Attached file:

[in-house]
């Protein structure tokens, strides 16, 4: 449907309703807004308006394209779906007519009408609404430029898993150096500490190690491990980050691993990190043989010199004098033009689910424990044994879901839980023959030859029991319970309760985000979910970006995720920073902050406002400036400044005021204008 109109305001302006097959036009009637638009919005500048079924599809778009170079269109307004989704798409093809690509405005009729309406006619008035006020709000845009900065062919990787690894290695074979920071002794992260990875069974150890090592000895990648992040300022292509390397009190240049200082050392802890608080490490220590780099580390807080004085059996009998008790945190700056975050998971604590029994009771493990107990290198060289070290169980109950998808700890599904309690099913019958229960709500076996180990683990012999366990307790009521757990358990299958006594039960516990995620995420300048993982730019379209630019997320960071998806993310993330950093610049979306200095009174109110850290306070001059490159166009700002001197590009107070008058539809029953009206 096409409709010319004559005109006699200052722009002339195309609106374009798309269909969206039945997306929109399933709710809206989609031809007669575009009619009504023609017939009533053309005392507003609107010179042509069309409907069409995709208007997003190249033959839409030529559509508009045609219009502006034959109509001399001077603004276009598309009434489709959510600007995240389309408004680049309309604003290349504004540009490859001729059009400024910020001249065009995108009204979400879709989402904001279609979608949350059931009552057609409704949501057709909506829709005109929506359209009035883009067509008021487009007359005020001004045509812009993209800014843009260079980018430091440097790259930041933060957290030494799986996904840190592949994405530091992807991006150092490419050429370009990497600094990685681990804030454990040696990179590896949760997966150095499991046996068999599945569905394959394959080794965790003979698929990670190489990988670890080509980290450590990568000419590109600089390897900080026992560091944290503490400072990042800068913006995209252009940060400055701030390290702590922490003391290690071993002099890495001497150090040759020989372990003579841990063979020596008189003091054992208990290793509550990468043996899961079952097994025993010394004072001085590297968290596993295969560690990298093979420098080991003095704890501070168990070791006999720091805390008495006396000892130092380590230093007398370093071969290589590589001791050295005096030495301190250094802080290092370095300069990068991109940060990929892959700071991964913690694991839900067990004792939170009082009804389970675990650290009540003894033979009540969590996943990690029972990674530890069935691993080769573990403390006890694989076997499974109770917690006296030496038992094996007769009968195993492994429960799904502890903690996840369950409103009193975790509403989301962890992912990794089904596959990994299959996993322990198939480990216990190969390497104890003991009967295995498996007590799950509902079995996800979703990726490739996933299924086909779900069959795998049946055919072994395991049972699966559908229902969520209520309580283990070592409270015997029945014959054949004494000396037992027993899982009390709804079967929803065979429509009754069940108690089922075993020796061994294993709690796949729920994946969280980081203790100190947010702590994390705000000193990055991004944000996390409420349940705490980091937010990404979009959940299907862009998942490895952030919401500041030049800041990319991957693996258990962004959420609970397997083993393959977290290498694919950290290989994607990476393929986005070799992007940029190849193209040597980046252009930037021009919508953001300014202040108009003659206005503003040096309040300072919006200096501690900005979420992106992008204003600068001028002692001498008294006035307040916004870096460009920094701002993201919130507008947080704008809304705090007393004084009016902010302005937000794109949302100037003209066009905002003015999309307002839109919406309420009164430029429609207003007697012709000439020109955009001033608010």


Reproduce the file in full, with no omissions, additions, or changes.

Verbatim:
[in-house]
């Protein structure tokens, strides 16, 4: 449907309703807004308006394209779906007519009408609404430029898993150096500490190690491990980050691993990190043989010199004098033009689910424990044994879901839980023959030859029991319970309760985000979910970006995720920073902050406002400036400044005021204008 109109305001302006097959036009009637638009919005500048079924599809778009170079269109307004989704798409093809690509405005009729309406006619008035006020709000845009900065062919990787690894290695074979920071002794992260990875069974150890090592000895990648992040300022292509390397009190240049200082050392802890608080490490220590780099580390807080004085059996009998008790945190700056975050998971604590029994009771493990107990290198060289070290169980109950998808700890599904309690099913019958229960709500076996180990683990012999366990307790009521757990358990299958006594039960516990995620995420300048993982730019379209630019997320960071998806993310993330950093610049979306200095009174109110850290306070001059490159166009700002001197590009107070008058539809029953009206 096409409709010319004559005109006699200052722009002339195309609106374009798309269909969206039945997306929109399933709710809206989609031809007669575009009619009504023609017939009533053309005392507003609107010179042509069309409907069409995709208007997003190249033959839409030529559509508009045609219009502006034959109509001399001077603004276009598309009434489709959510600007995240389309408004680049309309604003290349504004540009490859001729059009400024910020001249065009995108009204979400879709989402904001279609979608949350059931009552057609409704949501057709909506829709005109929506359209009035883009067509008021487009007359005020001004045509812009993209800014843009260079980018430091440097790259930041933060957290030494799986996904840190592949994405530091992807991006150092490419050429370009990497600094990685681990804030454990040696990179590896949760997966150095499991046996068999599945569905394959394959080794965790003979698929990670190489990988670890080509980290450590990568000419590109600089390897900080026992560091944290503490400072990042800068913006995209252009940060400055701030390290702590922490003391290690071993002099890495001497150090040759020989372990003579841990063979020596008189003091054992208990290793509550990468043996899961079952097994025993010394004072001085590297968290596993295969560690990298093979420098080991003095704890501070168990070791006999720091805390008495006396000892130092380590230093007398370093071969290589590589001791050295005096030495301190250094802080290092370095300069990068991109940060990929892959700071991964913690694991839900067990004792939170009082009804389970675990650290009540003894033979009540969590996943990690029972990674530890069935691993080769573990403390006890694989076997499974109770917690006296030496038992094996007769009968195993492994429960799904502890903690996840369950409103009193975790509403989301962890992912990794089904596959990994299959996993322990198939480990216990190969390497104890003991009967295995498996007590799950509902079995996800979703990726490739996933299924086909779900069959795998049946055919072994395991049972699966559908229902969520209520309580283990070592409270015997029945014959054949004494000396037992027993899982009390709804079967929803065979429509009754069940108690089922075993020796061994294993709690796949729920994946969280980081203790100190947010702590994390705000000193990055991004944000996390409420349940705490980091937010990404979009959940299907862009998942490895952030919401500041030049800041990319991957693996258990962004959420609970397997083993393959977290290498694919950290290989994607990476393929986005070799992007940029190849193209040597980046252009930037021009919508953001300014202040108009003659206005503003040096309040300072919006200096501690900005979420992106992008204003600068001028002692001498008294006035307040916004870096460009920094701002993201919130507008947080704008809304705090007393004084009016902010302005937000794109949302100037003209066009905002003015999309307002839109919406309420009164430029429609207003007697012709000439020109955009001033608010």